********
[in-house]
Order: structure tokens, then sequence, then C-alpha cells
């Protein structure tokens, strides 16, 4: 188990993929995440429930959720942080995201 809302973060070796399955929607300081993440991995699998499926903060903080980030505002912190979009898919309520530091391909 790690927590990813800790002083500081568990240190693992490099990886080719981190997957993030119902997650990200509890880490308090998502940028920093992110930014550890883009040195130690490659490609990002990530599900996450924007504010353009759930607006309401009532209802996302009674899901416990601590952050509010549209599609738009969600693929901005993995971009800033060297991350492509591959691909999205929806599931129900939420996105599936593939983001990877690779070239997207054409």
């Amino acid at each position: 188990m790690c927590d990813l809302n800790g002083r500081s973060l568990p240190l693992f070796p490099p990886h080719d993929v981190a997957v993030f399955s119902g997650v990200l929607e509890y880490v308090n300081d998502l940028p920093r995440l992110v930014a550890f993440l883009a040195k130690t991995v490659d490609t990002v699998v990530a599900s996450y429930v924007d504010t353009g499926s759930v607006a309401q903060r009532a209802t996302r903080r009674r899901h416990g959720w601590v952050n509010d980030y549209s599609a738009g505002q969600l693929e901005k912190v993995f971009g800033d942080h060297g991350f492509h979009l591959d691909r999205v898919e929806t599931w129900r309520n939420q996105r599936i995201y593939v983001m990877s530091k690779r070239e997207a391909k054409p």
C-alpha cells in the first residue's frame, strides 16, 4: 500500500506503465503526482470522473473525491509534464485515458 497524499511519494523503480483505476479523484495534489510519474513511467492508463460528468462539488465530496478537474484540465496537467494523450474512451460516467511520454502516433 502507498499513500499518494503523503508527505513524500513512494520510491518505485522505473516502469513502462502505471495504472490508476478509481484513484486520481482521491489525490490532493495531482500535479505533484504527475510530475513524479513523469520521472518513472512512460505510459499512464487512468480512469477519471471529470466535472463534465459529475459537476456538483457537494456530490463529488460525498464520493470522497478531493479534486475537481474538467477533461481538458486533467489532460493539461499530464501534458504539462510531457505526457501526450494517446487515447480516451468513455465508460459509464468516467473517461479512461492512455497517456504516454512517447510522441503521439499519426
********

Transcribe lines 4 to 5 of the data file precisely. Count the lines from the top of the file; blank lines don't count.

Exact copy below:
């Amino acid at each position: 188990m790690c927590d990813l809302n800790g002083r500081s973060l568990p240190l693992f070796p490099p990886h080719d993929v981190a997957v993030f399955s119902g997650v990200l929607e509890y880490v308090n300081d998502l940028p920093r995440l992110v930014a550890f993440l883009a040195k130690t991995v490659d490609t990002v699998v990530a599900s996450y429930v924007d504010t353009g499926s759930v607006a309401q903060r009532a209802t996302r903080r009674r899901h416990g959720w601590v952050n509010d980030y549209s599609a738009g505002q969600l693929e901005k912190v993995f971009g800033d942080h060297g991350f492509h979009l591959d691909r999205v898919e929806t599931w129900r309520n939420q996105r599936i995201y593939v983001m990877s530091k690779r070239e997207a391909k054409p």
C-alpha cells in the first residue's frame, strides 16, 4: 500500500506503465503526482470522473473525491509534464485515458 497524499511519494523503480483505476479523484495534489510519474513511467492508463460528468462539488465530496478537474484540465496537467494523450474512451460516467511520454502516433 502507498499513500499518494503523503508527505513524500513512494520510491518505485522505473516502469513502462502505471495504472490508476478509481484513484486520481482521491489525490490532493495531482500535479505533484504527475510530475513524479513523469520521472518513472512512460505510459499512464487512468480512469477519471471529470466535472463534465459529475459537476456538483457537494456530490463529488460525498464520493470522497478531493479534486475537481474538467477533461481538458486533467489532460493539461499530464501534458504539462510531457505526457501526450494517446487515447480516451468513455465508460459509464468516467473517461479512461492512455497517456504516454512517447510522441503521439499519426